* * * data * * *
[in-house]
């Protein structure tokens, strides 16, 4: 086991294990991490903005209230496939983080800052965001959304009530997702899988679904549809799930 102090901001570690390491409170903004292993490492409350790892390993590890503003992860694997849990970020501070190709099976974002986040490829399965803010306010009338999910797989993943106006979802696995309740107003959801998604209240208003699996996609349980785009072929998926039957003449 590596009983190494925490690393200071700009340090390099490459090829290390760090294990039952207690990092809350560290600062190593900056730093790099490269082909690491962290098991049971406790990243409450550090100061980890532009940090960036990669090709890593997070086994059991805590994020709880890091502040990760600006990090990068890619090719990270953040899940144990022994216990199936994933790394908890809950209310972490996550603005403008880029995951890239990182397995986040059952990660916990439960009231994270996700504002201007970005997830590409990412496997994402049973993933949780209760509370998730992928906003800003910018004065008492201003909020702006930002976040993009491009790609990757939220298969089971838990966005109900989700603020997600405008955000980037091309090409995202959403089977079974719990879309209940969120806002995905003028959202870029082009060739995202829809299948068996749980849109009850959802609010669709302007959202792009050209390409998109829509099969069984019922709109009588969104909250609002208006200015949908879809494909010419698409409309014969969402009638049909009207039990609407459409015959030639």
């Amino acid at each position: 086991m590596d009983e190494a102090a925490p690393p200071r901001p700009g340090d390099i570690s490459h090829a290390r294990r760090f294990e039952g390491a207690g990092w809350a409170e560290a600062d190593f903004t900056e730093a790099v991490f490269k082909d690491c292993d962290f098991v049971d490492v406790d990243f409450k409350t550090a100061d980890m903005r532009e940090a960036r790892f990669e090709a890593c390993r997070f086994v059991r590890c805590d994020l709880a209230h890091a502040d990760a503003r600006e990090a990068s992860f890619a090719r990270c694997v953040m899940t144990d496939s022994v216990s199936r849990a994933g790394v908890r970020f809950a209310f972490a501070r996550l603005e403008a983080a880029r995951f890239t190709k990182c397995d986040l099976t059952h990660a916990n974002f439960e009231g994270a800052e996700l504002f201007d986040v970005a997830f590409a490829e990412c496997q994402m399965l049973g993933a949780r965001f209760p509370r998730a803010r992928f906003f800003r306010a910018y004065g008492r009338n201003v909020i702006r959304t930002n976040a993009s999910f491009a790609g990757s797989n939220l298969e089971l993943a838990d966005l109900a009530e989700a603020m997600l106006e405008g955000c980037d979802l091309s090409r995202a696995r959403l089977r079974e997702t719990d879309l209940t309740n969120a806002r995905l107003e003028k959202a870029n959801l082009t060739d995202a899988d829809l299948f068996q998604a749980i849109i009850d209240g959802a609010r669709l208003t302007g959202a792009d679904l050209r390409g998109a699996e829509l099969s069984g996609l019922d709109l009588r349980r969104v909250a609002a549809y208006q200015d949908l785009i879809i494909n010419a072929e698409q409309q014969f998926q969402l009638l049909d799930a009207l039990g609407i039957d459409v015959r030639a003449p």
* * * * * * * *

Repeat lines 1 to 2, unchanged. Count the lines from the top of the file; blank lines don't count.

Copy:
[in-house]
């Protein structure tokens, strides 16, 4: 086991294990991490903005209230496939983080800052965001959304009530997702899988679904549809799930 102090901001570690390491409170903004292993490492409350790892390993590890503003992860694997849990970020501070190709099976974002986040490829399965803010306010009338999910797989993943106006979802696995309740107003959801998604209240208003699996996609349980785009072929998926039957003449 590596009983190494925490690393200071700009340090390099490459090829290390760090294990039952207690990092809350560290600062190593900056730093790099490269082909690491962290098991049971406790990243409450550090100061980890532009940090960036990669090709890593997070086994059991805590994020709880890091502040990760600006990090990068890619090719990270953040899940144990022994216990199936994933790394908890809950209310972490996550603005403008880029995951890239990182397995986040059952990660916990439960009231994270996700504002201007970005997830590409990412496997994402049973993933949780209760509370998730992928906003800003910018004065008492201003909020702006930002976040993009491009790609990757939220298969089971838990966005109900989700603020997600405008955000980037091309090409995202959403089977079974719990879309209940969120806002995905003028959202870029082009060739995202829809299948068996749980849109009850959802609010669709302007959202792009050209390409998109829509099969069984019922709109009588969104909250609002208006200015949908879809494909010419698409409309014969969402009638049909009207039990609407459409015959030639």